VANCOUVER / Bloomberg
Three times a week Neil Valsangkar escapes Canada’s most expensive real estate market by paying C$100 ($73) for a 20 minute float plane ride to his Vancouver office from his home across the Salish Sea.
The 50 kilometer (31 mile) aerial commute allows the father of three to live in Nanaimo, British Columbia where homes cost about a quarter of those in Vancouver, one of the world’s frothiest markets with average homes selling for C$1.3 million. He’s encouraging some of his employees to do the same.
“Raising a family in Vancouver is really challenging logistically,” said the 50-year-old chief executive officer of Sun Coast Consulting Ltd. “I made a lifestyle choice because of housing and the ease of raising a family here.”
Nanaimo, a formerly rough-and-tumble logging and fishing town of almost 100,000 people on Vancouver Island, offers the same stunning views of snow-capped mountains and rugged bays as its larger neighbor. With float planes taking off for downtown Vancouver several times an hour, a vehicle ferry, helicopter flights and a planned high-speed passenger service, the commute across the Salish Sea makes sense and can be shorter in some cases than commuting by car from Greater Vancouver’s eastern municipalities.
The cost of owning a bungalow in Vancouver now accounts for 87 cents of every dollar earned by the average family.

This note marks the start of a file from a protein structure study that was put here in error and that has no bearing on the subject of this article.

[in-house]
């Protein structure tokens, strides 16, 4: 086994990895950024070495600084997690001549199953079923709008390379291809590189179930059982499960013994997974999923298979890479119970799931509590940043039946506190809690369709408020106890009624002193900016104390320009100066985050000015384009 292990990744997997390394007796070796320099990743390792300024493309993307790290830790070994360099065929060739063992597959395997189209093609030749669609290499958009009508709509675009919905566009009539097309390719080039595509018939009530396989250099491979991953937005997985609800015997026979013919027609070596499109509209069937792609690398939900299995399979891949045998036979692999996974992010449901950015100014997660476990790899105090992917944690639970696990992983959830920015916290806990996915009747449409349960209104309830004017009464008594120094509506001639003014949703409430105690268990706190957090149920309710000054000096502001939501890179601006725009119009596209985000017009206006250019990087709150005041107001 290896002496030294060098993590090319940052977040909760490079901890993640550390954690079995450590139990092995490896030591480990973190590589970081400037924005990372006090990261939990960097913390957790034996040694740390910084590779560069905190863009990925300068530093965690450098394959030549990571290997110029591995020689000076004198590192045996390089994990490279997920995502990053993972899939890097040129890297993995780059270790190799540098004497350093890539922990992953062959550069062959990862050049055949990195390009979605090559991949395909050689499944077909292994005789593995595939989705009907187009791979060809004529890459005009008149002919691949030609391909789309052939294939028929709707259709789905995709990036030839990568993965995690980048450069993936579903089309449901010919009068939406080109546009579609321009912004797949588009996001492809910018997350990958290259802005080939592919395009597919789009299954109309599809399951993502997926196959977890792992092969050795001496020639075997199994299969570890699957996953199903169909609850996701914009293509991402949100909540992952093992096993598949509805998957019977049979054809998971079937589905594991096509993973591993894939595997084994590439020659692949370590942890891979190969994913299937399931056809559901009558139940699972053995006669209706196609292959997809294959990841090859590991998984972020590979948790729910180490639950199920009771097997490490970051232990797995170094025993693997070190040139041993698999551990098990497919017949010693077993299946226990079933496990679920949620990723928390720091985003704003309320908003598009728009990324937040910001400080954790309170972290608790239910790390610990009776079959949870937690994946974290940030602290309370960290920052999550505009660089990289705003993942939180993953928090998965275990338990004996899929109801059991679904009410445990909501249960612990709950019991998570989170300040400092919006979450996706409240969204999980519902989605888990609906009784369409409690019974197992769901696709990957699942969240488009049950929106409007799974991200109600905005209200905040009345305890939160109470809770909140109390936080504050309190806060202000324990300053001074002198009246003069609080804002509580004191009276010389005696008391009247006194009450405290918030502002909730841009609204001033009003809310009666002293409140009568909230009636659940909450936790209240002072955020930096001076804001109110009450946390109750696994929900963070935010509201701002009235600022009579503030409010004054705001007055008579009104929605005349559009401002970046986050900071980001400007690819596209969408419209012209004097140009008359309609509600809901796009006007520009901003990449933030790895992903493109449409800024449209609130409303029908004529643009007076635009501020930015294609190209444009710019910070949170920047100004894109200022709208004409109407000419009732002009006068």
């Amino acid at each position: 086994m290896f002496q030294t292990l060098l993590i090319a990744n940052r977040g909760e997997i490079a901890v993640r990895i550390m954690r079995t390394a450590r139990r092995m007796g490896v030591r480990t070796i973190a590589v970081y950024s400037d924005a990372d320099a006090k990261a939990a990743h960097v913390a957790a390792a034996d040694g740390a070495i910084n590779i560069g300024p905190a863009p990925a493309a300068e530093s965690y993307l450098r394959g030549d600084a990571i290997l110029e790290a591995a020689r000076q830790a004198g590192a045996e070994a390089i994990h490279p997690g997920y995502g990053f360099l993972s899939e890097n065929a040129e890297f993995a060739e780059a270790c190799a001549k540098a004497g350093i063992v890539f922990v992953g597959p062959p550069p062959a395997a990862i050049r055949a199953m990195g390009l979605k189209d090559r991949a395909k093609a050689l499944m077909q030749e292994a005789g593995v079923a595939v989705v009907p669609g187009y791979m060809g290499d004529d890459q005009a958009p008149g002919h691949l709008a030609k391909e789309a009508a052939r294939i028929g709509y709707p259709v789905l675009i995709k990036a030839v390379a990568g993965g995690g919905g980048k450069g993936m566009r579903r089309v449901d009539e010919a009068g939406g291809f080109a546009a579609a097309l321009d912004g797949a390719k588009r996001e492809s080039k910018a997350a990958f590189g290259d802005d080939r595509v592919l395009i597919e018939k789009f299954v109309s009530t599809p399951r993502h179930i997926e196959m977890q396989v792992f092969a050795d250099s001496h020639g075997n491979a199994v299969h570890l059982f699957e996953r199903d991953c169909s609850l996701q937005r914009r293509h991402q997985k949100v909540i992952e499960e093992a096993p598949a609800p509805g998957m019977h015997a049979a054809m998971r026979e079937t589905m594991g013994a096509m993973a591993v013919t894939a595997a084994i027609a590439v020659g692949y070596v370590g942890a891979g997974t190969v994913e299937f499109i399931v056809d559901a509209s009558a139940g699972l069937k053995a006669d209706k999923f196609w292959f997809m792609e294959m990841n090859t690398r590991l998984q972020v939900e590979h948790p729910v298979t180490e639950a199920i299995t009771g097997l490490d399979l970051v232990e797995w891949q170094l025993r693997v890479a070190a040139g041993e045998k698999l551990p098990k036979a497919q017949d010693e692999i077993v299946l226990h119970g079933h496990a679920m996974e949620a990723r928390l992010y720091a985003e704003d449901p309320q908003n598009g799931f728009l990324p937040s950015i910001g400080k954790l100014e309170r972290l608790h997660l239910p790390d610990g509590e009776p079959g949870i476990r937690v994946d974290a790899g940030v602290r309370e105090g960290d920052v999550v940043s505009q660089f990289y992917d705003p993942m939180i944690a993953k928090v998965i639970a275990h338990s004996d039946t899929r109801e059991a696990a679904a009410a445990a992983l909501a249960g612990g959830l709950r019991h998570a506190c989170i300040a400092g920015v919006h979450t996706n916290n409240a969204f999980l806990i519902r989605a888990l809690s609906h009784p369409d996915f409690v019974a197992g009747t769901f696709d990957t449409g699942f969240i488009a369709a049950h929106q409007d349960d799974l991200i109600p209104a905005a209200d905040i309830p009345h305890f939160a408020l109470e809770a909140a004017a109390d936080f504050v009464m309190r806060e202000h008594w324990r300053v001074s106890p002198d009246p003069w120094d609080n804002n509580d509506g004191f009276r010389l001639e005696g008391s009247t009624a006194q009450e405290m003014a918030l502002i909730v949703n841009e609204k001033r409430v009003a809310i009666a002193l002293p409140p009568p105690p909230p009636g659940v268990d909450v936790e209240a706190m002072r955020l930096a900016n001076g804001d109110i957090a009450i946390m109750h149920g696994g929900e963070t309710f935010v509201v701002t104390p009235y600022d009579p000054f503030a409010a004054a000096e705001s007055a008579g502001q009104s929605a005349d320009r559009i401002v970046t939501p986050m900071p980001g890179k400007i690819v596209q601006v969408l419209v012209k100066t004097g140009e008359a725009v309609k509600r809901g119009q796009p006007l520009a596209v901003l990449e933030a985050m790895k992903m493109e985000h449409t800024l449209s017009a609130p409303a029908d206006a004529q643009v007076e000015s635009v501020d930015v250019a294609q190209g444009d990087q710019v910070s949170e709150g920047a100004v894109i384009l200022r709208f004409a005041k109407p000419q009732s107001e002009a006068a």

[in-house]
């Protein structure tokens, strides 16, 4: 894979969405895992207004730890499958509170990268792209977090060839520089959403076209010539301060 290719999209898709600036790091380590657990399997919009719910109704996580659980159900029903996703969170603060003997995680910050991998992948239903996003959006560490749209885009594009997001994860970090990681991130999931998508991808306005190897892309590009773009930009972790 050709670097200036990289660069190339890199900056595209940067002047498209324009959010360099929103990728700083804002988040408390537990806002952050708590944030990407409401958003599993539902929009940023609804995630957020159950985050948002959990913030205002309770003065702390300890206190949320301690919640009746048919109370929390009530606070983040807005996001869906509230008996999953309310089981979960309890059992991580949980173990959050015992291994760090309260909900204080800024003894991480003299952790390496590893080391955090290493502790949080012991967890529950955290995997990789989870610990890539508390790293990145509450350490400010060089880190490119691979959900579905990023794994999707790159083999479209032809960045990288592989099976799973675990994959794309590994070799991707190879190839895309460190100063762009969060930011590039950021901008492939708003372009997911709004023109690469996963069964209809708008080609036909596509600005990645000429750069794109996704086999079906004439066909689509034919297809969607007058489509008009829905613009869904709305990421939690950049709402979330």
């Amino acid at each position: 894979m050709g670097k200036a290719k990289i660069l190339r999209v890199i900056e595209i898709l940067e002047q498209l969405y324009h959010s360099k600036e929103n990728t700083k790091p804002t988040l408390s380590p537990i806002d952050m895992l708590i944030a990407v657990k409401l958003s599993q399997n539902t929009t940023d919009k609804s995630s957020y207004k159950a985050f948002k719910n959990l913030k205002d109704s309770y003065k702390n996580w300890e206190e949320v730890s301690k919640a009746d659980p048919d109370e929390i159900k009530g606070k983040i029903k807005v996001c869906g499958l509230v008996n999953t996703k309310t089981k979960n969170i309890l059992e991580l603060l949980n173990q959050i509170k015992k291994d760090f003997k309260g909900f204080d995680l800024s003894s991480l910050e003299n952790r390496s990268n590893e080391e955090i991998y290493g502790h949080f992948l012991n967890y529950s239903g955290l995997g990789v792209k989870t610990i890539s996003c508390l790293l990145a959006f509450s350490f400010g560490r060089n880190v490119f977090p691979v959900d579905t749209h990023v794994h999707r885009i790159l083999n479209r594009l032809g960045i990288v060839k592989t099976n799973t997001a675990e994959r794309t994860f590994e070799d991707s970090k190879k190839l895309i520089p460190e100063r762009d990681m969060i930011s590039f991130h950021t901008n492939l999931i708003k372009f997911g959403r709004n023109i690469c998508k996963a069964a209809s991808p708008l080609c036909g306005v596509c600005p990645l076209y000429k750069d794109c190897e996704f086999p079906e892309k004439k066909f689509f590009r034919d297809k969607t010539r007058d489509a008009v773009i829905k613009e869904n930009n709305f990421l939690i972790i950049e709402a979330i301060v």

That has triggered protests by young professionals who complain of having to bunk with roommates into their 30s and forcing them to delay starting families. The provincial government will begin collecting data on foreign buyers who have been accused of driving up prices in the city of 2.5 million
John Winter fled Canada’s most expensive city six years ago, settling in Nanaimo with his wife after struggling with Vancouver’s sky-high cost of living. “I knew I’d never be able to afford a home there,” said Winter, 41, who runs Harbour Air Ltd.’s Nanaimo operations. “The average house price in Vancouver is out of everyone’s price range.”
Despite its proximity to Vancouver’s real estate frenzy, Nanaimo seems a world away. The town suffered a long, steady decline in the 1980s as lumber mills and fisheries closed and government offices relocated. It’s always been overshadowed by the better-known and larger Victoria, British Columbia’s capital, on the southern tip of Vancouver Island, a Taiwan-sized island with a fraction of its population — 750,000 versus about 23 million.
“This was very much a fisherman’s town, a forestry town and had been a coal town,” said Ralph Nilson, president of Vancouver Island University, a “hinterland school” that’s helping to attract interest in Nanaimo with students from 88 countries, many of whom end up buying property, as part of the 2,000-student campus.
The city, which sells itself as a ”solution to Vancouver’s affordability and transit challenges,” is aiming to attract new businesses and their employees, in addition to people nearing retirement age who want to realize property price gains in Vancouver and downsize to Nanaimo, said John Hankins, chief executive officer of Nanaimo Economic Development Corp.
A single family home averages C$358,200, an increase of about 7 percent over the past five years compared with Vancouver’s 57 percent gain.
In addition to becoming a transportation hub for Vancouver Island, with a new cruise ship dock in one of British Columbia’s deepest ports and an airport that has had five years of record passenger growth, the town has a growing technology sector.